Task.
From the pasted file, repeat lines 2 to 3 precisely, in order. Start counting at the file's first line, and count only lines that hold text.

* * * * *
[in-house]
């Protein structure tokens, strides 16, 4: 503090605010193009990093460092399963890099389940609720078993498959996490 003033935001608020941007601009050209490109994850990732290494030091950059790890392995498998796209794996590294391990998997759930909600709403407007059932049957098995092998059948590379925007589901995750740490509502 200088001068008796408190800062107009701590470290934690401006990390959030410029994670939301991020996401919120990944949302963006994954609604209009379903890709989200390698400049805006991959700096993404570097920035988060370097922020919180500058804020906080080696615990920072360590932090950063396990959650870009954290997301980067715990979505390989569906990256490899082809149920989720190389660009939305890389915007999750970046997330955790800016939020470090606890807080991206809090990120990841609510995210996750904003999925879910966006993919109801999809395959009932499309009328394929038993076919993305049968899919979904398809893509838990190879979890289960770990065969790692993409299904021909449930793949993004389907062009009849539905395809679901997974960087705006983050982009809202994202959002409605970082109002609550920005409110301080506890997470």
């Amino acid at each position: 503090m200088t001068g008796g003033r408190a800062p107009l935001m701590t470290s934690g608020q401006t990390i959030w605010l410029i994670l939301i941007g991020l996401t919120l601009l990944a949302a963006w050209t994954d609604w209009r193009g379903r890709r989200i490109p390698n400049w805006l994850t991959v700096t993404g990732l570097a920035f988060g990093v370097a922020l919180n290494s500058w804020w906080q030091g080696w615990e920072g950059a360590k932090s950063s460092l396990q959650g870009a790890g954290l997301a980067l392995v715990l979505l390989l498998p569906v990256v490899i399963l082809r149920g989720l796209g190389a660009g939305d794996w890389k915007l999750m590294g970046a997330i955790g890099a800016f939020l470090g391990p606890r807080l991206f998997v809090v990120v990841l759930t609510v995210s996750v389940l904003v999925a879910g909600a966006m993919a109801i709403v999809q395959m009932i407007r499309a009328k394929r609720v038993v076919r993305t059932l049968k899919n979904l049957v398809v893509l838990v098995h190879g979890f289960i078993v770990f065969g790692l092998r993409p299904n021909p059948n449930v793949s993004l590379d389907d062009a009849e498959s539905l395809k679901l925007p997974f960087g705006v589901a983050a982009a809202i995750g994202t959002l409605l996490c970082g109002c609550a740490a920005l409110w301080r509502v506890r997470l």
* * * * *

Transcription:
């Protein structure tokens, strides 16, 4: 503090605010193009990093460092399963890099389940609720078993498959996490 003033935001608020941007601009050209490109994850990732290494030091950059790890392995498998796209794996590294391990998997759930909600709403407007059932049957098995092998059948590379925007589901995750740490509502 200088001068008796408190800062107009701590470290934690401006990390959030410029994670939301991020996401919120990944949302963006994954609604209009379903890709989200390698400049805006991959700096993404570097920035988060370097922020919180500058804020906080080696615990920072360590932090950063396990959650870009954290997301980067715990979505390989569906990256490899082809149920989720190389660009939305890389915007999750970046997330955790800016939020470090606890807080991206809090990120990841609510995210996750904003999925879910966006993919109801999809395959009932499309009328394929038993076919993305049968899919979904398809893509838990190879979890289960770990065969790692993409299904021909449930793949993004389907062009009849539905395809679901997974960087705006983050982009809202994202959002409605970082109002609550920005409110301080506890997470």
């Amino acid at each position: 503090m200088t001068g008796g003033r408190a800062p107009l935001m701590t470290s934690g608020q401006t990390i959030w605010l410029i994670l939301i941007g991020l996401t919120l601009l990944a949302a963006w050209t994954d609604w209009r193009g379903r890709r989200i490109p390698n400049w805006l994850t991959v700096t993404g990732l570097a920035f988060g990093v370097a922020l919180n290494s500058w804020w906080q030091g080696w615990e920072g950059a360590k932090s950063s460092l396990q959650g870009a790890g954290l997301a980067l392995v715990l979505l390989l498998p569906v990256v490899i399963l082809r149920g989720l796209g190389a660009g939305d794996w890389k915007l999750m590294g970046a997330i955790g890099a800016f939020l470090g391990p606890r807080l991206f998997v809090v990120v990841l759930t609510v995210s996750v389940l904003v999925a879910g909600a966006m993919a109801i709403v999809q395959m009932i407007r499309a009328k394929r609720v038993v076919r993305t059932l049968k899919n979904l049957v398809v893509l838990v098995h190879g979890f289960i078993v770990f065969g790692l092998r993409p299904n021909p059948n449930v793949s993004l590379d389907d062009a009849e498959s539905l395809k679901l925007p997974f960087g705006v589901a983050a982009a809202i995750g994202t959002l409605l996490c970082g109002c609550a740490a920005l409110w301080r509502v506890r997470l």